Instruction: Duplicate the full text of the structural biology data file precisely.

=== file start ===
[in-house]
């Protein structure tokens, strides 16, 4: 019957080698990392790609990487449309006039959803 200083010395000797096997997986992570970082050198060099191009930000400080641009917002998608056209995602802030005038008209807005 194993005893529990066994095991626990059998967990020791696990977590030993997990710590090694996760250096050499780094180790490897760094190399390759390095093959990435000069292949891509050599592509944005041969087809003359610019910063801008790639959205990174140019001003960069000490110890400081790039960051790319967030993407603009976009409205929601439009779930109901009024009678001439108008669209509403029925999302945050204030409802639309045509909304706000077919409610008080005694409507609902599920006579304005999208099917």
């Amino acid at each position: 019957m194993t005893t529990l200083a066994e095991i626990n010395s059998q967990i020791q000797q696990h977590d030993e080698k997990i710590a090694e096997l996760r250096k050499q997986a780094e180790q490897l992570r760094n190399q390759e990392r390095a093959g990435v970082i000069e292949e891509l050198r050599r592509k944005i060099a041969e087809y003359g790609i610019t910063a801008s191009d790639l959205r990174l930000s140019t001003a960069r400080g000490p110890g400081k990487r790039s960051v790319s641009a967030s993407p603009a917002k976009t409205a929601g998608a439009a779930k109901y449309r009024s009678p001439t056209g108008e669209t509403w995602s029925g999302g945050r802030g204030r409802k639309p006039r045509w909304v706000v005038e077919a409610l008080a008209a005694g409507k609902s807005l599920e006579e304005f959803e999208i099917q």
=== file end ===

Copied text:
[in-house]
């Protein structure tokens, strides 16, 4: 019957080698990392790609990487449309006039959803 200083010395000797096997997986992570970082050198060099191009930000400080641009917002998608056209995602802030005038008209807005 194993005893529990066994095991626990059998967990020791696990977590030993997990710590090694996760250096050499780094180790490897760094190399390759390095093959990435000069292949891509050599592509944005041969087809003359610019910063801008790639959205990174140019001003960069000490110890400081790039960051790319967030993407603009976009409205929601439009779930109901009024009678001439108008669209509403029925999302945050204030409802639309045509909304706000077919409610008080005694409507609902599920006579304005999208099917």
């Amino acid at each position: 019957m194993t005893t529990l200083a066994e095991i626990n010395s059998q967990i020791q000797q696990h977590d030993e080698k997990i710590a090694e096997l996760r250096k050499q997986a780094e180790q490897l992570r760094n190399q390759e990392r390095a093959g990435v970082i000069e292949e891509l050198r050599r592509k944005i060099a041969e087809y003359g790609i610019t910063a801008s191009d790639l959205r990174l930000s140019t001003a960069r400080g000490p110890g400081k990487r790039s960051v790319s641009a967030s993407p603009a917002k976009t409205a929601g998608a439009a779930k109901y449309r009024s009678p001439t056209g108008e669209t509403w995602s029925g999302g945050r802030g204030r409802k639309p006039r045509w909304v706000v005038e077919a409610l008080a008209a005694g409507k609902s807005l599920e006579e304005f959803e999208i099917q």